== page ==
The first Indian language book ever to be printed was in Tamil, in 1577. After many fits and starts and some spectacular achievements, print and the culture of book publishing became well-recognized facets of Tamil society during the late colonial period. The Province of the Book explores the wonderful world of scholarly and subaltern publishing—especially popular fiction and street literature—in its heyday.
The basis of Tamil book publishing was, to begin with, the patronage of writers by the local nobility and affluent Hindu monastic orders. Such patronage was eroded by the socio-economic transformations which came with colonialism. During the period of transition which resulted, attempts were made to create a market for Tamil books, with local writers not knowing where to turn for a living. It was only with the rise of the novel and a reading middle class—including young women and housewives—which finally broke the stranglehold of patronage, allowing Tamil publishing to grow into the market venture that it is today.
This is a brilliant and pioneering work which reconstructs a universe hitherto unknown— the world of the Tamil book. It shows famous and unknown authors at work, the religious literati with its cortège of students, radical nationalist poets such as Subramania Bharati rousing the masses and being crushed in the process, humble scribblers eking out a livelihood writing bazaar pamphlets, successful scribes compiling anthologies for students and astrological wisdom for the credulous, and the ubiquitous English official surrounding them all—censoring, adjudicating, dictating.
The book also looks closely at reading practices, modes of reading, and the nature, numbers, and composition of book readers. Its epilogue traces the broad contours of Tamil publishing from the time of Independence to the present and speculates on the future of the Tamil book.
Monographs on the history of the book in India are seldom as conversant with the international literature on the subject as this one. A.R. Venkatachalapathy’s work dazzles because he is au fait not just with the history and culture of publishing in Tamilnadu but equally in France, Britain, and the USA. The archives he has mined reveal government documents, pamphlets, tracts, periodicals, manuscripts, catalogues, bibliographies, reviews, advertisements, letters, and even account ledgers.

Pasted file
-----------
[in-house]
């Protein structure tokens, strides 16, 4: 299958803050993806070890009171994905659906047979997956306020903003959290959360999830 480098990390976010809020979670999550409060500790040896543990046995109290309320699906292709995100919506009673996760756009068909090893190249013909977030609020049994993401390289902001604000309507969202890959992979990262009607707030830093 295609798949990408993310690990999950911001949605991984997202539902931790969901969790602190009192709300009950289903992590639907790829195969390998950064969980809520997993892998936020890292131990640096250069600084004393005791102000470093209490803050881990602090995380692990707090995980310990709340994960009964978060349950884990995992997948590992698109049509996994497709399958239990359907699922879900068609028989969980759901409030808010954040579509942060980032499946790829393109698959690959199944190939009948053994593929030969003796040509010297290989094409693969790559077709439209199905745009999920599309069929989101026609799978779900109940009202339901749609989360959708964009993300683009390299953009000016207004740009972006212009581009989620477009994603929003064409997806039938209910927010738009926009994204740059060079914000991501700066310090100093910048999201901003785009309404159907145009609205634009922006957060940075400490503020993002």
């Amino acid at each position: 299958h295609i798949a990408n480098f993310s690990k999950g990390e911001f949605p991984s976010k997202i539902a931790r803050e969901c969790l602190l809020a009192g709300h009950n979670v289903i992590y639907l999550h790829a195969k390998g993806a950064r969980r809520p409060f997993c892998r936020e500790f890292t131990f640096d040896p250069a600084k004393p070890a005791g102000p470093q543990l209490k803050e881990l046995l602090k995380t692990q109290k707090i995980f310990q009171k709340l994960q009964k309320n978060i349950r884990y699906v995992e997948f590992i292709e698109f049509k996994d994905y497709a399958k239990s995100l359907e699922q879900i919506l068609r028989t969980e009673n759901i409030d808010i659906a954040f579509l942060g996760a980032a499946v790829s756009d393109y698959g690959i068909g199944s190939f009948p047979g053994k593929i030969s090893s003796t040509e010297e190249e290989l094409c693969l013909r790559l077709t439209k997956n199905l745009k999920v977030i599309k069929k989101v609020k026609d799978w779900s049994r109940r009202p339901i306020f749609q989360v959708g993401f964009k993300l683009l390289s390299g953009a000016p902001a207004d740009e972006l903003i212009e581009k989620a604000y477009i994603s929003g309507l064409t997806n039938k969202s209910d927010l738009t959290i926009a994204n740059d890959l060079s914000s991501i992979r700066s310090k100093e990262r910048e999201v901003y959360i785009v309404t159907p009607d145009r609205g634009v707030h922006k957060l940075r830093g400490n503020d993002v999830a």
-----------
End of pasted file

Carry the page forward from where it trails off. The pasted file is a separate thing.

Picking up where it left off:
In short, this book will fascinate anyone interested in history, sociology, cultural studies, and the media, and prove indispensable for students of book history and publishing cultures.
A.R.Venkatachalapathy is Professor at the Madras Institute of Development Studies, Chennai. He has taught at Manonmaniam Sundaranar University, Tirunelveli; Madras University; and the University of Chicago; and has held research assignments in Paris, Cambridge, London, and Harvard. An accomplished Tamil writer, he has published widely on the social history of Tamilnadu. His publications include In Those Days There Was No Coffee: Writings in Cultural History;and, as editor, Chennai, Not Madras; In the Tracks of the Mahatma: The Making of a Documentary; and Love Stands Alone: Selections from Tamil Sangam Poetry.
‘This is a pioneering work of a kind of social history that has been all but non-existent in our country, and [A.R. Venkatachalapathy] has brought to it a combination of scholarly diligence, command over extremely diverse kind of sources, a perceptive and analytical mind, and considerable awareness of international trends in history-writing.’—Sumit Sarkar
In this superb work, A.R. Venkatachalapathy explores the diverse but interlinked worlds of the printing, publishing, patronage, and reading of books. These worlds are treated with attention and care, as well as located within a wider social history of the Tamil country. Not least among the book’s many pleasures is its skilful decentring of Indian historiography away from the over-studied province of Bengal and towards other regions that are as interesting. This model work of scholarship will confirm Venkatachalapathy’s standing as the most accomplished historian of his generation. —Ramachandra Guha